Man, then, was made “according to the image of God” (where “God” includes the Divine, consubstantial nature of Christ – the Son), or, “the image of Christ” (according to His human nature). That Jesus Christ was not yet incarnate as a human is not a problem. The beyond-Time God already knows the Future well (being also the Creator of Time), and as such, knows the Son’s human nature well before He was born as a human.
Given that Christians acknowledge that the Son Jesus Christ has two natures – divine and human - they can very easily comprehend the reference to the words “according to the image of”, as pertaining to Christ.
The Arianists, however, by acknowledging only one nature in Christ, are completely unable to explain how it is possible for man to be simultaneously “according to the image” of both God and Christ (a creation - according to them), as Christ is the (visible) “image” of God!!! Utter confusion and contradiction in all their doctrines, if one were to examine them a little more in depth.
After pointing out the absurdity of the Arianists’ excuses, let us continue with another passage from Genesis in which it addresses God, once in the Singular, and once in the Plural:
Genesis 11:6-8: “ 6 And the Lord said, “behold, everyone is of one genus and of one language, and yet this is what they began to do; so now, nothing that they intend to do will be deprived from them; 7 Come, let US descend and confuse their language there, so that each of them will not understand the other’s voice. 8 So the Lord scattered them from there over the face of all the earth, and they ceased building the city and the tower.”.
This of course is the familiar event with the confusion of tongues at the Tower of Babel. Note here that, while the Lord (‘Yahweh’ in Hebrew) is addressing more than one Person (‘Let US descend…’, it is obvious that it was the two other Persons of the Holy Trinity). The plan of confusing the tongues was solely the Lord's (So the Lord scattered them…).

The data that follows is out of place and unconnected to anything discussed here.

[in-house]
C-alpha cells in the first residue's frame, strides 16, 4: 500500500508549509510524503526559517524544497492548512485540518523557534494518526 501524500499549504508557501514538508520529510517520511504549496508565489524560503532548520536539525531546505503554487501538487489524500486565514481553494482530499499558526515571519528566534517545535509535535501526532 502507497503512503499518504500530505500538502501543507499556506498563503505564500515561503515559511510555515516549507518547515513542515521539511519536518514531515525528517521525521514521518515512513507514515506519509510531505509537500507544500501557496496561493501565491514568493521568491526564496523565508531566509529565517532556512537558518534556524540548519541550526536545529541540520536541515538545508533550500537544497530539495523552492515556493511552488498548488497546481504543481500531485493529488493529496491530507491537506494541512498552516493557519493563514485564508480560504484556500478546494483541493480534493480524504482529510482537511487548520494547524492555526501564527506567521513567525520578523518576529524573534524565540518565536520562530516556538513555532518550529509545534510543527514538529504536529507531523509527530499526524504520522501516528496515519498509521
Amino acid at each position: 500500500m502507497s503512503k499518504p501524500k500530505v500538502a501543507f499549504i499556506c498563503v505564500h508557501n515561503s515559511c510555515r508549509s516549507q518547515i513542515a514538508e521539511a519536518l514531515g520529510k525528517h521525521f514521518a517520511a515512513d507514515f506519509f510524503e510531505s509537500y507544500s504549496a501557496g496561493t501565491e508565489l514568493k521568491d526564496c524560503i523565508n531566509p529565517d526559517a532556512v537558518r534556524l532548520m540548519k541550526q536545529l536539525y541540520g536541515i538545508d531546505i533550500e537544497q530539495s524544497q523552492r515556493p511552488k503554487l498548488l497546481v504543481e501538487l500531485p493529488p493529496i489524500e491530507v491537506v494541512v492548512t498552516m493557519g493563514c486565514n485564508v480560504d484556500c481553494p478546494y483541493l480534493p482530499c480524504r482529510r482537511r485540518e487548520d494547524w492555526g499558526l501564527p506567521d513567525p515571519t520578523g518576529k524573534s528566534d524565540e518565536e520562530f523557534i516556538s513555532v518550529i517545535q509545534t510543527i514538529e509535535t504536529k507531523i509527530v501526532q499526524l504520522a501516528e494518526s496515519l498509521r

A few examples from the New Testament
But let's take a better look now - and BY NAME – at the use of Singular and Plural for the Persons of the Godhead in the New Testament, where God’s revelation is more specific than in the Old Testament:
1 Thessalonians 3:11:
“11 May He - our God and Father and our Lord Jesus Christ - direct our way to you“.
While Paul clearly distinguishes between the Persons of the Godhead by name (the Father and Jesus Christ, using the connective “and”) - he prays that He (Singular, for both Persons!) will 'direct' our way! Clearly, both Persons are THE ONE GOD!
2 Thessalonians 2:16,17:
“16 May He - our Lord Jesus Christ and our God and Father - who has loved us and given us everlasting consolation and good hope by grace, 17 comfort your hearts and support you in every benevolent word and work.”
Here too, while Paul clearly refers to two Persons of the Holy Trinity - Jesus and the Father - he uses the singular in the words “He” and “has”, obviously because in Paul's thought, the Father and the Son are the One God. Otherwise, he would have written: “May They - our Lord Jesus Christ and our God and Father - who have loved us…”
“15 Then the seventh angel sounded: And there were loud voices in heaven, saying “the worldly realm of our Lord and of His Christ has come, and He shall reign forever and ever!”
It does not say here: “THEY shall reign – given that two Persons are clearly stated – but instead, He shall reign…”!
“…. but they shall be priests of God and of Christ, and shall reign with Him….”
It says: “shall reign with HIM”. It does not say: “shall reign with THEM!'
“3 And every accursed thing shall be no more; but the throne of God and of the Lamb shall be in it, and His servants shall serve Him. 4 They shall see His countenance, and His name shall be on their foreheads.”
Here likewise, the throne is of two Persons: of God and of the Lamb, (the Lamb = Christ in His human nature). And while there are two Persons on the throne, the text continues to speak of them both, not in the Plural, but in the Singular.
In John’s thought – as in all Christians - the Father and the Son and the Holy Spirit together comprise the one, Triadic God in three Hypostases.
But for this chapter of Revelation, we have already dedicated another study with a special analysis verse by verse, where we project how the Father and the Son are 'The Alpha and the Omega’, ‘The First and the Last' - the One God of Christians, whose Persons are testified by the Holy Bible, from Genesis through to Revelation.
Translation by A.N.
For the present study, details were borrowed from the book by theologian N.Sotiropoulos “Anti-Chiliast Manual”